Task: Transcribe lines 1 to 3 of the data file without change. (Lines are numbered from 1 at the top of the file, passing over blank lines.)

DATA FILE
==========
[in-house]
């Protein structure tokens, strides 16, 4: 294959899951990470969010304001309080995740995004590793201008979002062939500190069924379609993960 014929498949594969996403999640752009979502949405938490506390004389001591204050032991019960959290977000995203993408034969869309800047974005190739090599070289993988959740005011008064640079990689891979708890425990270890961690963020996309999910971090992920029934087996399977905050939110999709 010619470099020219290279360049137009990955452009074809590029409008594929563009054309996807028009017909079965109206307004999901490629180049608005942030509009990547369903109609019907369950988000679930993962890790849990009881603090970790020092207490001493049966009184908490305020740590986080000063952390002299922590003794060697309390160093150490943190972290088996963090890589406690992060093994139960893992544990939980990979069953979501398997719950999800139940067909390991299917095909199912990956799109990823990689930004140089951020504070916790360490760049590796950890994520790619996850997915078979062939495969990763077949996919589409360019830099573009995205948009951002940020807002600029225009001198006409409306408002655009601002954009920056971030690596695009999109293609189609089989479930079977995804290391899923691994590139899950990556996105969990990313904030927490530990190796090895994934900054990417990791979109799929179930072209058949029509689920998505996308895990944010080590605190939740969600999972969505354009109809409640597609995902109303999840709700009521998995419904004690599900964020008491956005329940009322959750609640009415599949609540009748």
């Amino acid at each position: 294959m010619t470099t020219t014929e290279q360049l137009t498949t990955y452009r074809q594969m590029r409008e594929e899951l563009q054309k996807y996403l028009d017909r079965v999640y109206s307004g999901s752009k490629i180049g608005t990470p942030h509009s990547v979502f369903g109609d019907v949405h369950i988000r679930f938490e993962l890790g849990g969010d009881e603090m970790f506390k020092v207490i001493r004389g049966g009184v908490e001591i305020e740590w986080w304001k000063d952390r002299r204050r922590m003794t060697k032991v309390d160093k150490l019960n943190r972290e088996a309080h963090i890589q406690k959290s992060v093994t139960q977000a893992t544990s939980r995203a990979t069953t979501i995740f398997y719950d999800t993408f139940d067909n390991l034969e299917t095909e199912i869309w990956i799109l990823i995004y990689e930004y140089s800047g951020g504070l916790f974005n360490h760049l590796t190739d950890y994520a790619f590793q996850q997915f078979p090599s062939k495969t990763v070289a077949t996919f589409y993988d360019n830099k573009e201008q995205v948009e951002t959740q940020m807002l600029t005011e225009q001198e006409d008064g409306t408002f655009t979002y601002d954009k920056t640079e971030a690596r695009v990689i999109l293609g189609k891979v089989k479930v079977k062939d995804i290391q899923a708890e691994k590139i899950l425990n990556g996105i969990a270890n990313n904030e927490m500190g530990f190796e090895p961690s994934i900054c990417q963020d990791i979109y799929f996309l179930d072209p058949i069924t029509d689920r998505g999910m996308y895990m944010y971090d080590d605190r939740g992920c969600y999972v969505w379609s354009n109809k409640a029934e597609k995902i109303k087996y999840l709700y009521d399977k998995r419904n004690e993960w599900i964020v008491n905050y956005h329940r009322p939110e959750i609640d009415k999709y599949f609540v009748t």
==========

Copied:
[in-house]
């Protein structure tokens, strides 16, 4: 294959899951990470969010304001309080995740995004590793201008979002062939500190069924379609993960 014929498949594969996403999640752009979502949405938490506390004389001591204050032991019960959290977000995203993408034969869309800047974005190739090599070289993988959740005011008064640079990689891979708890425990270890961690963020996309999910971090992920029934087996399977905050939110999709 010619470099020219290279360049137009990955452009074809590029409008594929563009054309996807028009017909079965109206307004999901490629180049608005942030509009990547369903109609019907369950988000679930993962890790849990009881603090970790020092207490001493049966009184908490305020740590986080000063952390002299922590003794060697309390160093150490943190972290088996963090890589406690992060093994139960893992544990939980990979069953979501398997719950999800139940067909390991299917095909199912990956799109990823990689930004140089951020504070916790360490760049590796950890994520790619996850997915078979062939495969990763077949996919589409360019830099573009995205948009951002940020807002600029225009001198006409409306408002655009601002954009920056971030690596695009999109293609189609089989479930079977995804290391899923691994590139899950990556996105969990990313904030927490530990190796090895994934900054990417990791979109799929179930072209058949029509689920998505996308895990944010080590605190939740969600999972969505354009109809409640597609995902109303999840709700009521998995419904004690599900964020008491956005329940009322959750609640009415599949609540009748």
């Amino acid at each position: 294959m010619t470099t020219t014929e290279q360049l137009t498949t990955y452009r074809q594969m590029r409008e594929e899951l563009q054309k996807y996403l028009d017909r079965v999640y109206s307004g999901s752009k490629i180049g608005t990470p942030h509009s990547v979502f369903g109609d019907v949405h369950i988000r679930f938490e993962l890790g849990g969010d009881e603090m970790f506390k020092v207490i001493r004389g049966g009184v908490e001591i305020e740590w986080w304001k000063d952390r002299r204050r922590m003794t060697k032991v309390d160093k150490l019960n943190r972290e088996a309080h963090i890589q406690k959290s992060v093994t139960q977000a893992t544990s939980r995203a990979t069953t979501i995740f398997y719950d999800t993408f139940d067909n390991l034969e299917t095909e199912i869309w990956i799109l990823i995004y990689e930004y140089s800047g951020g504070l916790f974005n360490h760049l590796t190739d950890y994520a790619f590793q996850q997915f078979p090599s062939k495969t990763v070289a077949t996919f589409y993988d360019n830099k573009e201008q995205v948009e951002t959740q940020m807002l600029t005011e225009q001198e006409d008064g409306t408002f655009t979002y601002d954009k920056t640079e971030a690596r695009v990689i999109l293609g189609k891979v089989k479930v079977k062939d995804i290391q899923a708890e691994k590139i899950l425990n990556g996105i969990a270890n990313n904030e927490m500190g530990f190796e090895p961690s994934i900054c990417q963020d990791i979109y799929f996309l179930d072209p058949i069924t029509d689920r998505g999910m996308y895990m944010y971090d080590d605190r939740g992920c969600y999972v969505w379609s354009n109809k409640a029934e597609k995902i109303k087996y999840l709700y009521d399977k998995r419904n004690e993960w599900i964020v008491n905050y956005h329940r009322p939110e959750i609640d009415k999709y599949f609540v009748t």